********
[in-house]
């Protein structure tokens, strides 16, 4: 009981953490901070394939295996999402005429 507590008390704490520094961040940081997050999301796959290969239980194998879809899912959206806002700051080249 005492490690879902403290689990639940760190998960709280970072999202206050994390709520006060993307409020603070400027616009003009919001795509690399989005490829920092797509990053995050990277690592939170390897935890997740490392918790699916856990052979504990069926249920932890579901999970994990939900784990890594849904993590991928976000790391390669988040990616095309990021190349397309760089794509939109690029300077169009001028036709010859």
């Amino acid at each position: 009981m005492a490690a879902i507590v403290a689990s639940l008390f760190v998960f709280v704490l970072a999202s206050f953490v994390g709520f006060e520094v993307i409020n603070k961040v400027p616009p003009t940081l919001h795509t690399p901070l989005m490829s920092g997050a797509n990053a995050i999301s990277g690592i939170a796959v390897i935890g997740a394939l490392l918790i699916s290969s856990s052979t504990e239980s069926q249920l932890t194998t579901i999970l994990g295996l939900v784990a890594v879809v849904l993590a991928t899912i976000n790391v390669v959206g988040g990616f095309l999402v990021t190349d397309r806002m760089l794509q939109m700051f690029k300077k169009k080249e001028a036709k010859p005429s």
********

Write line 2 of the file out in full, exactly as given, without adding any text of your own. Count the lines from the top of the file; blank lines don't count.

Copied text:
């Protein structure tokens, strides 16, 4: 009981953490901070394939295996999402005429 507590008390704490520094961040940081997050999301796959290969239980194998879809899912959206806002700051080249 005492490690879902403290689990639940760190998960709280970072999202206050994390709520006060993307409020603070400027616009003009919001795509690399989005490829920092797509990053995050990277690592939170390897935890997740490392918790699916856990052979504990069926249920932890579901999970994990939900784990890594849904993590991928976000790391390669988040990616095309990021190349397309760089794509939109690029300077169009001028036709010859």